Introduction to Small Steps

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Intro to a series on small steps to a nourishing diet. In blogs I read big steps. Here are really small steps so your family will not revolt, but move over to a nourishing diet. This is my story, how I struggled and got there in the end.
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Farmer market with an edible bouquet.
Diana
21 January 2019
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For many years I have been interested in nutrition. I have always tried to eat healthy. But I found that often the recommendations changed and when I then read up on the research I wasn't convinced.
So I was since my teenage years always searching for more information and better information.

I had made small changed towards a more nourishing diet over time. So when I had my first baby I was already making changes. At that time I was changing to mostly organic food. Later, after I had had 2 babies, I was already using butter and avoided margarines and spreads. I also started using different sweeteners than the standard white sugar a long time ago. But I still didn't know enough and didn't know more details back then. I just knew some.

However, in 2003/2004 I ran into much more information. I read an awful lot and there was it all together on one website which had it all very well referenced, so it was much less opinion than most of the books I had read. I was thrilled. Then I started making changes. Everyone in the family revolted as I tried to change overnight. I crashed and burned as that is not the way it works.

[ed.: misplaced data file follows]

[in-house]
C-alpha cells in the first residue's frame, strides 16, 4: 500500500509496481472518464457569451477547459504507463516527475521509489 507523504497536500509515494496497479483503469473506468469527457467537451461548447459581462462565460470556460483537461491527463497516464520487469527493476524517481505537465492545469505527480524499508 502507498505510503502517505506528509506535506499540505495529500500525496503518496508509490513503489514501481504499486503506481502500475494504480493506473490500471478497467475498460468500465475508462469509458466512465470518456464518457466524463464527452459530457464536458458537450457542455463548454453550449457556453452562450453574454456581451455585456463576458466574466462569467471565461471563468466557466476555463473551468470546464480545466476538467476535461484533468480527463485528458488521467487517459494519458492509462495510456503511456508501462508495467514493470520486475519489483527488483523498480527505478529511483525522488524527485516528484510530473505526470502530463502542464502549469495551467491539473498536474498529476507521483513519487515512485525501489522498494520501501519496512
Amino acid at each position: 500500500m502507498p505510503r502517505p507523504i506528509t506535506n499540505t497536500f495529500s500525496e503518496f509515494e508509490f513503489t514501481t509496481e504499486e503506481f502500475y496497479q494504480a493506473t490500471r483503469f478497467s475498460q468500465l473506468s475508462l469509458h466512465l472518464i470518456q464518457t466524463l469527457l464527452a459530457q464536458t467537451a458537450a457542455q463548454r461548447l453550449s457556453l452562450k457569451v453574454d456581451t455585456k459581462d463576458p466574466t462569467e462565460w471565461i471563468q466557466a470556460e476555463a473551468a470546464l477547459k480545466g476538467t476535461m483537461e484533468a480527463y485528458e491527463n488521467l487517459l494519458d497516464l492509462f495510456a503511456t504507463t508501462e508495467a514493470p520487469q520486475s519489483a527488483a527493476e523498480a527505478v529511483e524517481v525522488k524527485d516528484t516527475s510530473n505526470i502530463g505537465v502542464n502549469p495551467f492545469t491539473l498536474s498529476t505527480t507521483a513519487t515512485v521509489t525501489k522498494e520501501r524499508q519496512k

Of course I had to try the same thing more than once. Just to be scientific and prove to myself that really you cannot do a massive overhaul overnight. I learned though, but not from the first time I tried.

Because it had not worked I had just continued using what I had before. Didn't know what else to do at that time. I certainly didn't want to throw away everything and start over after spending a LOT of money. I came to the idea of taking it slow and taking very small steps to a nourishing diet would be a better plan. So I started thinking about what would be easy steps to take and what would work with my family. Some things would be easy, others not so much, but maybe I could make the less easy changes easier as well.

I also started thinking and reading about habit changing as changing a diet is changing a habit. Changing habits is not the easiest of things, it takes time. One thing I learned was that you should only change one or two habits at a time, though one would be easier to maintain. That would then have to at least be a habit for 30 days before moving onto the next one. 

Considering that a diet change is a habit change, this made me realise that I should keep it really small and simple and just do it over a long time. Each change that I made would improve the health of my family. I also came to the conclusion that I should look at which changes would be easy to make as they would just require a different type of product. Those changes I could do one every week. Others I would really have to work on.